United and Delta cancel hundreds of flights over holiday weekend as Omicron knocks out flight crews and ground personnel

December 24, 2021, 4:22 AM UTC
Updated February 8, 2022, 4:14 PM UTC

Air carriers scrapped more than 800 U.S. flights for the holiday weekend, led by United Airlines and Delta Air Lines, as surging COVID infections and the prospects of bad weather disrupted Christmas travel. 

The global tally exceeded 3,500 trips for Friday and Saturday, according to data tracker FlightAware.com. China Eastern and Air China ranked one-two, and the most-affected airport was in the Chinese city of Xi’an, where the Beijing government cracked down under its Covid Zero policy after an outbreak.

United set the U.S. cancellations in motion late Thursday, and its count swelled overnight into Friday, with 280 flights erased on Christmas Eve and Christmas Day. FlightAware said Delta cut 278 flights. JetBlue Airways Corp. chopped 72 flights, or 7% of its Friday schedule, according to the website. 

The travel snarls underscored the reach of the omicron Covid variant that is driving U.S. case counts higher, increasing nearly sixfold in only a week to become the dominant domestic strain. United said in an email Thursday that a jump in omicron was limiting the availability of flight crews and ground personnel. Delta attributed its disruptions to a combination of reasons. 

“As winter weather impacts the northwest and northeast U.S. and the omicron variant continues to surge, Delta teams exhausted all options and resources” before turning to cancellations, Delta said in an emailed statement Friday. 

The holidays are among the heaviest times for travel. The Transportation Security Administration was estimating Dec. 22 and 23 would be the busiest pre-Christmas travel dates nationally and locally, with Jan. 2 and 3 the most crowded for post-holiday travel.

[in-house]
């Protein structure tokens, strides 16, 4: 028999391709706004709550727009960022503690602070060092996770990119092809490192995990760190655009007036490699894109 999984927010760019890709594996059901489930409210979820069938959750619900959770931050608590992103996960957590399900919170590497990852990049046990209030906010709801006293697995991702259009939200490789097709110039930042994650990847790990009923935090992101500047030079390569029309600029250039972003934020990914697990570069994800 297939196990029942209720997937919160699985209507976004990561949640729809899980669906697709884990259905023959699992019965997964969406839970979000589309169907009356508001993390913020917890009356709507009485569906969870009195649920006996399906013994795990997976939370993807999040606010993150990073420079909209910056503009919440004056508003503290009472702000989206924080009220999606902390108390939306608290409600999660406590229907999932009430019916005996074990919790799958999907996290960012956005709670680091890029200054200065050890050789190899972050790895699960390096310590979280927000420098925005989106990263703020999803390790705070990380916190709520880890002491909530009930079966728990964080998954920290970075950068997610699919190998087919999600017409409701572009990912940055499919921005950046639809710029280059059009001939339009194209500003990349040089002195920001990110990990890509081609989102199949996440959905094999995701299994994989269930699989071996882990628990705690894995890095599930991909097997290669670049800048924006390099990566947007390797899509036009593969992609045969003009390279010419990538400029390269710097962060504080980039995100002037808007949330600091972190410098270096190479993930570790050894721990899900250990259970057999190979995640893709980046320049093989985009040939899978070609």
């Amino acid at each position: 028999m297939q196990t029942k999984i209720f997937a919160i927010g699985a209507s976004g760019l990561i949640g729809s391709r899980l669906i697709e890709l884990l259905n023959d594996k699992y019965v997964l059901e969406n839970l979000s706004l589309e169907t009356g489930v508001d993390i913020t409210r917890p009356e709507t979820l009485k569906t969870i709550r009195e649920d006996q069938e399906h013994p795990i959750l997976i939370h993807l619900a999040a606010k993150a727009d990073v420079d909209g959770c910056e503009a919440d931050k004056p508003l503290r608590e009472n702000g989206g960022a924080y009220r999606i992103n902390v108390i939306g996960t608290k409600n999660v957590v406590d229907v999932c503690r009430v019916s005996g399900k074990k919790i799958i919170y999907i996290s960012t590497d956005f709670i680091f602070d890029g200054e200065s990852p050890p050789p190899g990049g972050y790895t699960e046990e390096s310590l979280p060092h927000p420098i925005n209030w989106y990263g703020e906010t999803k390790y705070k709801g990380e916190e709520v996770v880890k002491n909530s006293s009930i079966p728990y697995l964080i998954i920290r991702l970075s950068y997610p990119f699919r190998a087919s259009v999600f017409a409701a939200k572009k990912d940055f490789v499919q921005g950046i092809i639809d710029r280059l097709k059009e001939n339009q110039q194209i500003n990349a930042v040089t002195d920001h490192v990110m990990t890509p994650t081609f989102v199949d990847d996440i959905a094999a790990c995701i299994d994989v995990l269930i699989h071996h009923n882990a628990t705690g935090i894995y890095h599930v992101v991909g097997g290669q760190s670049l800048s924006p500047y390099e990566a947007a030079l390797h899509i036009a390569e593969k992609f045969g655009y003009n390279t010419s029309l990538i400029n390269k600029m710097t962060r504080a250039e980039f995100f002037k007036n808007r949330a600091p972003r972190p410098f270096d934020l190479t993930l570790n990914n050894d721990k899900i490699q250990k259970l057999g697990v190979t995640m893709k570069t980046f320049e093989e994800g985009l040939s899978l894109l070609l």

“We’ve unfortunately had to cancel some flights and are notifying impacted customers in advance of them coming to the airport,” United said. “We’re sorry for the disruption and are working hard to rebook as many people as possible and get them on their way for the holidays.”

JetBlue didn’t immidiately respond to emailed questions about the cause of its cancellations. 

Weather compounded airlines’ woes at some crucial U.S. airports. Chicago’s O’Hare International Airport, a hub for United and American Airlines, had the most tardy departures in the U.S. at 65. Mist and low clouds limited visibility to less than 2 miles (3.2 kilometers). 

Globally, cancellations ran highest at Xi’an Xianyang International Airport, in the western Chinese city where the government punished local officials for failing to curb an outbreak that led to the biggest lockdown since COVID emerged in Wuhan. Nearly a third of the flights departing from the airport were canceled Friday, while about 25% were canceled on Christmas Day, according to FlightAware. 

Elsewhere, British discounter EasyJet said it had canceled some flights between the U.K. and France and Germany for the rest of December, following the introduction of restrictions on U.K. travelers to those countries.

(Updates throughout with new flight totals. With assistance from Charlotte Ryan and Maria Elena Vizcaino.)

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